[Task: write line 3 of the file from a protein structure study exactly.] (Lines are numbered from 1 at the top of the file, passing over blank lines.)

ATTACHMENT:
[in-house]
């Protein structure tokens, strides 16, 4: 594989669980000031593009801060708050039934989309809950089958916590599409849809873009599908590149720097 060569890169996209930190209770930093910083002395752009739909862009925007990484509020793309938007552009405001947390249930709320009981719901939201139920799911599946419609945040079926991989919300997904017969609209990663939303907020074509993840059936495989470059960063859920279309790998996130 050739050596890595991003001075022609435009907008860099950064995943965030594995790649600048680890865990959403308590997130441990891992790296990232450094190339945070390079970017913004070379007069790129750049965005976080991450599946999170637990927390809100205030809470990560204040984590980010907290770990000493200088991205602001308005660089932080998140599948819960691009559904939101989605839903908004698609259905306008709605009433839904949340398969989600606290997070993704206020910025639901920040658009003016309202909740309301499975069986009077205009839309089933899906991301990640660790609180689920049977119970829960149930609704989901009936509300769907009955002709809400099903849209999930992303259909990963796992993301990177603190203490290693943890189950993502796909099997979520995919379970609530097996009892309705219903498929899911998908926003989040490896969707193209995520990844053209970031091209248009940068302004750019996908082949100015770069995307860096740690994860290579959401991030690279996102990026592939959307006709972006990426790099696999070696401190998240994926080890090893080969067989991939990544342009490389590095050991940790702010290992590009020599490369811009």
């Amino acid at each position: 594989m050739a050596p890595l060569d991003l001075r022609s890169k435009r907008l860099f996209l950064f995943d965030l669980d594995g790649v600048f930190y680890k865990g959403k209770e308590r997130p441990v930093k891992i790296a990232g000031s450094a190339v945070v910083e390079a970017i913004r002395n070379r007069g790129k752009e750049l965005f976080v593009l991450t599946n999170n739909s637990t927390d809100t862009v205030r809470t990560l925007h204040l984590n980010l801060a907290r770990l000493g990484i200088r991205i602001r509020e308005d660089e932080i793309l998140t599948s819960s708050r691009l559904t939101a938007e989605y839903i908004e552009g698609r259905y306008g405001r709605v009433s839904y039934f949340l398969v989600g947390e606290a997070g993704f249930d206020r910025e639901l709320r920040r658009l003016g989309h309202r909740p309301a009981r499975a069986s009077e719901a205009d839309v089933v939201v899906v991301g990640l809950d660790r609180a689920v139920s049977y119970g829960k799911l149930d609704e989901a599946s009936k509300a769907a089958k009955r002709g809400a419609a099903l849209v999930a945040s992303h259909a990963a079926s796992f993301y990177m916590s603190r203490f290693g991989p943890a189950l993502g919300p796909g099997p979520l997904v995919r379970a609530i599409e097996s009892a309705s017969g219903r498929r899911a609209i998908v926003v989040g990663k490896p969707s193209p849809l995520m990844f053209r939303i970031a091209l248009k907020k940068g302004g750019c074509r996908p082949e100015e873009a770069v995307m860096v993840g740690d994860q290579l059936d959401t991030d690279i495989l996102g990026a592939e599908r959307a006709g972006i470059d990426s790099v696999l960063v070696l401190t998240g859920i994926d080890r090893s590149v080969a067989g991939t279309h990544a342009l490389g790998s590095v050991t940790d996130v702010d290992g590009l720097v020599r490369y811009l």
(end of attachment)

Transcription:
């Amino acid at each position: 594989m050739a050596p890595l060569d991003l001075r022609s890169k435009r907008l860099f996209l950064f995943d965030l669980d594995g790649v600048f930190y680890k865990g959403k209770e308590r997130p441990v930093k891992i790296a990232g000031s450094a190339v945070v910083e390079a970017i913004r002395n070379r007069g790129k752009e750049l965005f976080v593009l991450t599946n999170n739909s637990t927390d809100t862009v205030r809470t990560l925007h204040l984590n980010l801060a907290r770990l000493g990484i200088r991205i602001r509020e308005d660089e932080i793309l998140t599948s819960s708050r691009l559904t939101a938007e989605y839903i908004e552009g698609r259905y306008g405001r709605v009433s839904y039934f949340l398969v989600g947390e606290a997070g993704f249930d206020r910025e639901l709320r920040r658009l003016g989309h309202r909740p309301a009981r499975a069986s009077e719901a205009d839309v089933v939201v899906v991301g990640l809950d660790r609180a689920v139920s049977y119970g829960k799911l149930d609704e989901a599946s009936k509300a769907a089958k009955r002709g809400a419609a099903l849209v999930a945040s992303h259909a990963a079926s796992f993301y990177m916590s603190r203490f290693g991989p943890a189950l993502g919300p796909g099997p979520l997904v995919r379970a609530i599409e097996s009892a309705s017969g219903r498929r899911a609209i998908v926003v989040g990663k490896p969707s193209p849809l995520m990844f053209r939303i970031a091209l248009k907020k940068g302004g750019c074509r996908p082949e100015e873009a770069v995307m860096v993840g740690d994860q290579l059936d959401t991030d690279i495989l996102g990026a592939e599908r959307a006709g972006i470059d990426s790099v696999l960063v070696l401190t998240g859920i994926d080890r090893s590149v080969a067989g991939t279309h990544a342009l490389g790998s590095v050991t940790d996130v702010d290992g590009l720097v020599r490369y811009l």